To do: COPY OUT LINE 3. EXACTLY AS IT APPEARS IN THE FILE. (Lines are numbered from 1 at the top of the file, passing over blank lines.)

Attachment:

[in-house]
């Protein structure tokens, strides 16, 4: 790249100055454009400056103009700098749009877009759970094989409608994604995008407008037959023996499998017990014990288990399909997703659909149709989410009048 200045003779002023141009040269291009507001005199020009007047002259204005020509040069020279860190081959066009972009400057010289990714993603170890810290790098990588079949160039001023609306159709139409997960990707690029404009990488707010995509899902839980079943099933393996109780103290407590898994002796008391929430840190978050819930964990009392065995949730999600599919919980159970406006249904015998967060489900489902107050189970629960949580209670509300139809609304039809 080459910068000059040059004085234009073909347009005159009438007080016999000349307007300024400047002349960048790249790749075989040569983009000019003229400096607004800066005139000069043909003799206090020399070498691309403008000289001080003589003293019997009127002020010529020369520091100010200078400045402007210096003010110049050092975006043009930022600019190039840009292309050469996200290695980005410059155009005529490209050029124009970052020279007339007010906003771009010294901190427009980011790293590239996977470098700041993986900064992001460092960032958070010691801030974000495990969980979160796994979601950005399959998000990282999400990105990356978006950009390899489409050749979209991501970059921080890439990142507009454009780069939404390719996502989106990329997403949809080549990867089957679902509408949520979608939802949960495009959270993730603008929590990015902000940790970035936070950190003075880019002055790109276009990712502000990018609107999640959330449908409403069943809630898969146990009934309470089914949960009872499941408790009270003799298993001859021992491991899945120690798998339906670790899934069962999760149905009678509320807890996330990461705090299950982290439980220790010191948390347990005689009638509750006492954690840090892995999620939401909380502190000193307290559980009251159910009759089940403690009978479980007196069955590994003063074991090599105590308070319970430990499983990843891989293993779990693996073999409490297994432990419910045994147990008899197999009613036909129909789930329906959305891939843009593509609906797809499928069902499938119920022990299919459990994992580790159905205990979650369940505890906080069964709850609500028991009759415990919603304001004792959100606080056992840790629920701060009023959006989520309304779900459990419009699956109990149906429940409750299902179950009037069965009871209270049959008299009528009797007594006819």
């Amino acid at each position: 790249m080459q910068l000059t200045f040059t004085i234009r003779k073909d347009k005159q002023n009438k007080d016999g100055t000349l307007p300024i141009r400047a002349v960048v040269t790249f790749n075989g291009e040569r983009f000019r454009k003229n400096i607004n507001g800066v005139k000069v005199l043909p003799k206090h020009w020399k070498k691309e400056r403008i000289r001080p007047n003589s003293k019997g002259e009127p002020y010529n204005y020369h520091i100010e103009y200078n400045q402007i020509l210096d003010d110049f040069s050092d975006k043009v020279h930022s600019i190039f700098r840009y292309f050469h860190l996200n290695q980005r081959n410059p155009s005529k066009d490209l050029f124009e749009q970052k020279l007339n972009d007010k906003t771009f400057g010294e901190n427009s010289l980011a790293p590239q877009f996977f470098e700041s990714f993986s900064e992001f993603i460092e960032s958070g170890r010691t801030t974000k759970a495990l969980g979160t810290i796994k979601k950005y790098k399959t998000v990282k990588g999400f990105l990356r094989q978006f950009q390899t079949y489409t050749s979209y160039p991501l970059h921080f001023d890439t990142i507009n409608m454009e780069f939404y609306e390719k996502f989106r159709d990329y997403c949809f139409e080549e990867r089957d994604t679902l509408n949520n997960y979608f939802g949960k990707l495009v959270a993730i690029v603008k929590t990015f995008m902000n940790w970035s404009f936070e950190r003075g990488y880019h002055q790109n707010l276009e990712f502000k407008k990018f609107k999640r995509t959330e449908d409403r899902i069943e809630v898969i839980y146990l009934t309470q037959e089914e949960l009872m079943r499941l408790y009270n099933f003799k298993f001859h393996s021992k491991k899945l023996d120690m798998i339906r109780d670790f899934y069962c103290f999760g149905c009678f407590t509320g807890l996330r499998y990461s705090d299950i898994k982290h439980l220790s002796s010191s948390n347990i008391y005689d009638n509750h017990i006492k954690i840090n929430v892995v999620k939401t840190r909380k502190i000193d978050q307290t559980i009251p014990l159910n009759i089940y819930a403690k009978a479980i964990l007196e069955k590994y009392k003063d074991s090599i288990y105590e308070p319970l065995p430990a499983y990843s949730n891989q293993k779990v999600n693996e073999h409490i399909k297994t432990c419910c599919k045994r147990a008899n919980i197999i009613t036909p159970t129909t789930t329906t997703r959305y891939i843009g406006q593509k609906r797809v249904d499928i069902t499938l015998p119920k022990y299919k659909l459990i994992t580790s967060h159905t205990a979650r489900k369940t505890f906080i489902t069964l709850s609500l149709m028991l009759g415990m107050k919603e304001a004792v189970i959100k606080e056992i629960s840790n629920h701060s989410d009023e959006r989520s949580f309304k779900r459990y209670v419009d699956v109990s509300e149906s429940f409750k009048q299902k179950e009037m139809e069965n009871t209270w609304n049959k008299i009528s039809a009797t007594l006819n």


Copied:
């Amino acid at each position: 790249m080459q910068l000059t200045f040059t004085i234009r003779k073909d347009k005159q002023n009438k007080d016999g100055t000349l307007p300024i141009r400047a002349v960048v040269t790249f790749n075989g291009e040569r983009f000019r454009k003229n400096i607004n507001g800066v005139k000069v005199l043909p003799k206090h020009w020399k070498k691309e400056r403008i000289r001080p007047n003589s003293k019997g002259e009127p002020y010529n204005y020369h520091i100010e103009y200078n400045q402007i020509l210096d003010d110049f040069s050092d975006k043009v020279h930022s600019i190039f700098r840009y292309f050469h860190l996200n290695q980005r081959n410059p155009s005529k066009d490209l050029f124009e749009q970052k020279l007339n972009d007010k906003t771009f400057g010294e901190n427009s010289l980011a790293p590239q877009f996977f470098e700041s990714f993986s900064e992001f993603i460092e960032s958070g170890r010691t801030t974000k759970a495990l969980g979160t810290i796994k979601k950005y790098k399959t998000v990282k990588g999400f990105l990356r094989q978006f950009q390899t079949y489409t050749s979209y160039p991501l970059h921080f001023d890439t990142i507009n409608m454009e780069f939404y609306e390719k996502f989106r159709d990329y997403c949809f139409e080549e990867r089957d994604t679902l509408n949520n997960y979608f939802g949960k990707l495009v959270a993730i690029v603008k929590t990015f995008m902000n940790w970035s404009f936070e950190r003075g990488y880019h002055q790109n707010l276009e990712f502000k407008k990018f609107k999640r995509t959330e449908d409403r899902i069943e809630v898969i839980y146990l009934t309470q037959e089914e949960l009872m079943r499941l408790y009270n099933f003799k298993f001859h393996s021992k491991k899945l023996d120690m798998i339906r109780d670790f899934y069962c103290f999760g149905c009678f407590t509320g807890l996330r499998y990461s705090d299950i898994k982290h439980l220790s002796s010191s948390n347990i008391y005689d009638n509750h017990i006492k954690i840090n929430v892995v999620k939401t840190r909380k502190i000193d978050q307290t559980i009251p014990l159910n009759i089940y819930a403690k009978a479980i964990l007196e069955k590994y009392k003063d074991s090599i288990y105590e308070p319970l065995p430990a499983y990843s949730n891989q293993k779990v999600n693996e073999h409490i399909k297994t432990c419910c599919k045994r147990a008899n919980i197999i009613t036909p159970t129909t789930t329906t997703r959305y891939i843009g406006q593509k609906r797809v249904d499928i069902t499938l015998p119920k022990y299919k659909l459990i994992t580790s967060h159905t205990a979650r489900k369940t505890f906080i489902t069964l709850s609500l149709m028991l009759g415990m107050k919603e304001a004792v189970i959100k606080e056992i629960s840790n629920h701060s989410d009023e959006r989520s949580f309304k779900r459990y209670v419009d699956v109990s509300e149906s429940f409750k009048q299902k179950e009037m139809e069965n009871t209270w609304n049959k008299i009528s039809a009797t007594l006819n």